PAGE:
This article was originally published by The Mennonite

Eyes wide open

I grew up in southern Ontario, just a short distance from Canada’s Wonderland, the largest amusement park in Canada and one of the most popular places for family fun during the summer in southern Ontario. It has dozens of thrill rides and rollercoasters, and if you find a day when the lines aren’t too long, it is an incredible way to spend a summer day.

But I didn’t always love roller coasters. My first trip to Canada’s Wonderland happened when I was around 8 years old. It was a trip with my best friend Mike and our fathers. The newest ride that year was a thrilling suspended coaster called the Vortex, where the cars dangled and swayed below the track rather than above it. The Vortex coaster begins its journey with its track climbing straight up the side of a human-made mountain and then hurtling itself down the other side.

As a young boy, just the sight of this thing sent a chill down my spine. I expressed my concern as soon as we entered the park that day and then spent the morning trying to steer our group toward calmer and more manageable “kiddie rides.” Unfortunately that plan only worked for so long.

The others professed that if I only gave rollercoasters a chance, I would love them. They told me how great it was to feel the speed and rush of the wind in my face and the excitement of the experience.

I managed to avoid some of the other coasters in the park but eventually the time came to tackle the Vortex. My heart was pounding as we stood in line and I felt dizzy as we climbed into the car and pulled the restraints into position.

I assumed that I had all the information I needed to prove that rollercoasters weren’t for me. Granted, the people in my life told me that they were incredible and something that should be savored and appreciated, but I had watched from a distance and I already knew that I would hate them.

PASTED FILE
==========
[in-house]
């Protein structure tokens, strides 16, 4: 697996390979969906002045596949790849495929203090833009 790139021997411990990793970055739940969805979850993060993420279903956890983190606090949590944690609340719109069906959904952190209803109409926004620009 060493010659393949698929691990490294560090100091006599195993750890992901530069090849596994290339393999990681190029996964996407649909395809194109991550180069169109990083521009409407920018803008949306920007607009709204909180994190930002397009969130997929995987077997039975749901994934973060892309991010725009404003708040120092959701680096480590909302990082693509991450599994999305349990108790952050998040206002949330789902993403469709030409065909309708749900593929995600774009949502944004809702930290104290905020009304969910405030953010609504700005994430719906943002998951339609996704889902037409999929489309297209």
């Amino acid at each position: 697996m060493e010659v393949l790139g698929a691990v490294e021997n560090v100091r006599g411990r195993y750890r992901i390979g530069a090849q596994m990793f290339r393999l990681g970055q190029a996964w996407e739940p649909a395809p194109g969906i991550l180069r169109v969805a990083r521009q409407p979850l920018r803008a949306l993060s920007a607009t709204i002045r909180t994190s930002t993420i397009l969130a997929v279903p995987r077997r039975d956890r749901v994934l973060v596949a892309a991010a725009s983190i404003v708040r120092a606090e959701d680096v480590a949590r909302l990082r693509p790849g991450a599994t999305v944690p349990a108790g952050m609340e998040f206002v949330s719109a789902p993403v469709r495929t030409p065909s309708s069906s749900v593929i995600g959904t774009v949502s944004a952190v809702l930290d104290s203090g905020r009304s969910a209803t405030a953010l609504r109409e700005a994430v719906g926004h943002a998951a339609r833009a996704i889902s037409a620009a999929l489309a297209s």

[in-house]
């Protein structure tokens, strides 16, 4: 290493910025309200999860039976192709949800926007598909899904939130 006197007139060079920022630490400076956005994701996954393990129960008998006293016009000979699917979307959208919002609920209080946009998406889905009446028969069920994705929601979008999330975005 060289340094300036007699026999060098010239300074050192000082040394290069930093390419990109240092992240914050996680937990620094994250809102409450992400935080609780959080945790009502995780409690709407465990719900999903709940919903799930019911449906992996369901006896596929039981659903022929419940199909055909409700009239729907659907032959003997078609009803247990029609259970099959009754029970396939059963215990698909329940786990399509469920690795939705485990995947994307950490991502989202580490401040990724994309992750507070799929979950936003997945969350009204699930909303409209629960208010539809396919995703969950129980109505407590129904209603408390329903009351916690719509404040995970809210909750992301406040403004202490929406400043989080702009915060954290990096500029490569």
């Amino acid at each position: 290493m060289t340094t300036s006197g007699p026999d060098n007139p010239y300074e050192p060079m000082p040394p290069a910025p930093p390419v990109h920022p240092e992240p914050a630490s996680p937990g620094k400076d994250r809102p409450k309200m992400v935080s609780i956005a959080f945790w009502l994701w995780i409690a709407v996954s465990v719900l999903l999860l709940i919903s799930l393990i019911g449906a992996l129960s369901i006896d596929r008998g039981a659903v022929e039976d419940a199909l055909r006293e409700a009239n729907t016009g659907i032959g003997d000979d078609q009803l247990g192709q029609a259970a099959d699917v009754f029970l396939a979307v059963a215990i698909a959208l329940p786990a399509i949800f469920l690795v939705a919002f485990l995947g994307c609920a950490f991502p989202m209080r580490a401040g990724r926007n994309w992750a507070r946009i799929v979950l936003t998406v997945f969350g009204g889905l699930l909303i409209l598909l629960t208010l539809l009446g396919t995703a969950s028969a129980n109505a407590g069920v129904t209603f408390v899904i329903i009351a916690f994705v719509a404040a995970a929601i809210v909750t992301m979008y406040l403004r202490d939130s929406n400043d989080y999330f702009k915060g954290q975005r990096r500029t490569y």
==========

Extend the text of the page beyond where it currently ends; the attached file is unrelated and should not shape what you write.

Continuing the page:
And then it dawned on me: if I just kept my eyes closed, I could pretend that I wasn’t even on the ride! So as soon as I felt the first lurch up the hill, I squeezed my eyes as tightly closed as I could.

It turns out that it was actually a far more terrifying experience for me to be hurled and jerked around corners and through the air with my eyes closed than it was with them open. I was so thankful when the cars pulled back into the station and the ride came to the end. I had heroically survived the experience, and no one needed to even know how I had accomplished this feat.

There are so many ways in which we make up our mind long before we ever experience something. We trust what we’ve learned to make assumptions about whether something is good or bad, godly or evil, just or unjust, fair or unfair.

On a recent 3rd Way Collective spring break service and learning trip to Washington, D.C., we had a student with us who had never connected with our student organization before. This student was a friend of one of our student officers, and with a desire to do some kind of service during the break, he decided to join us for the trip.